processor advice needed [Archive] - Glock Talk

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Sundog
11-21-2004, 19:18
First off, I admit that I've never visited this particular GT forum, so if this question has been asked before, I apologize in advance for repeating it. My old HP 933mhz needs a motherboard (I think, since the keyboard isn't working and the mouse is acting wierd). Rather than invest another 150-200 for a new motherboard plus labor, I've decided to buy a new computer. I've been looking at Dells and at the usual suspects at Best Buy (HP, Compaq, etc.). My question is, is the extra money for a pentium 4 worth it over an Athlon or similar processor? I've always been a Pentium guy, but since this is an unexpected expense, I'd like to keep the price down as low as possible. I don't need a printer, monitor, etc., and if I don't really need a Pentium, I could save some money there also. I use my computer mainly for music downloads, digital photography, and MS Office applications, as well as high speed internet access. Any advice would be appreciated!

fastvfr
11-21-2004, 20:28
Although I have always used Pentiums myself, I can honestly say that there is nothing wrong with AMD Athlons.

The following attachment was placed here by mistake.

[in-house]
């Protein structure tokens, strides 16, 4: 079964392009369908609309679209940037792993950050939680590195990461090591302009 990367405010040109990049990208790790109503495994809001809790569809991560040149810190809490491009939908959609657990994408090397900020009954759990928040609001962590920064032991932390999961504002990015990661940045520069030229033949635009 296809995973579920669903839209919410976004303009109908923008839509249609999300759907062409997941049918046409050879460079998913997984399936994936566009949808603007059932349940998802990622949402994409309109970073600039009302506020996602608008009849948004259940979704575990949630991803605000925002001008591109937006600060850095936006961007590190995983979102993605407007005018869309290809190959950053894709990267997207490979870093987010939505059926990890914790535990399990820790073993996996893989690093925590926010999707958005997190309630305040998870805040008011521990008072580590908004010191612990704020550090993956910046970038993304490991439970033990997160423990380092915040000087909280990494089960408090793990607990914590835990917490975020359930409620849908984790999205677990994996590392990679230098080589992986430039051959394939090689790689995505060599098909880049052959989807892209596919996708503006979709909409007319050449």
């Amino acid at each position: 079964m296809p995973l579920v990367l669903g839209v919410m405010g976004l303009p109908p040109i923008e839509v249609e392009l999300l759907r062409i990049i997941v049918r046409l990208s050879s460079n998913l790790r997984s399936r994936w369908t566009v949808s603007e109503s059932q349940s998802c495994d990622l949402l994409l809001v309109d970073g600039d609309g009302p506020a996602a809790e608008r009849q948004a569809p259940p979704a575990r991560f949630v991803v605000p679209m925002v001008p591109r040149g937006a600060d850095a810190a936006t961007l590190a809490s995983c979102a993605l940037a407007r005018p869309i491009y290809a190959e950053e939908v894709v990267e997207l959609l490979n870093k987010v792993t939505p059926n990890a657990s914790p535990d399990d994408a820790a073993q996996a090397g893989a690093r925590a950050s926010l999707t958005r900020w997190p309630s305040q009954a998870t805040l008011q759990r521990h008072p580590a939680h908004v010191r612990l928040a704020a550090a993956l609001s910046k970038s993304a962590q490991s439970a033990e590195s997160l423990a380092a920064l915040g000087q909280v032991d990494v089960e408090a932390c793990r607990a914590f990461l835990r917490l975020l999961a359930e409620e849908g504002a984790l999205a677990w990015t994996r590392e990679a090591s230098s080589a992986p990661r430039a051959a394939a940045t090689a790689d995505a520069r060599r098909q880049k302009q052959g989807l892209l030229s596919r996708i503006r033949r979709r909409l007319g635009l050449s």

Celerons and Durons are both very, very low-end, so avoid those if you want performance any better than the system you have now.

My advice would be to totally avoid any OEM PC's whatsoever; they are all weak sisters compared to a PC assembled from known-quality parts. All of the parts carry their own warranties, and better yet you aren't feeding the Corporate Machine.

Buy a decent 2200+ (or better) system, and you should be fine. OEM is an absolute last resort, though, for a quality end-product. AVOID HPAQ's!!

One question, though: what leads you to believe the CPU is going out?!

It probably isn't...usually replacing the input peripherals or an OS reinstall will fix what you have described, or at the very worst some new RAM and/or a BIOS flash will be necessary to cure it.

Buy a new keyboard/mouse first, though, since they aren't meant to live forever, and they may just be in need of replacement.

Advice: Get yourself an optical wired mouse, and a decent (not $10) keyboard. Spend a little more now, get a lot more later is usually how it goes. Just know that wireless inputs will mean lots of AA batteries being used...and replaced.

Good luck!

Sundog
11-21-2004, 20:33
Thanks for your advice. We have a couple of local computer sellers here who build to order; I'll give them a call. I have tried a known working keyboard, so unfortunately its not the keyboard. After every bootup, the mouse (a wireless Logitech) works fine for a while, then either begins to move erratically or freezes up totally. The keyboard is totally dead. The ram is not upgradeable-I have 128 meg with no capability to add more.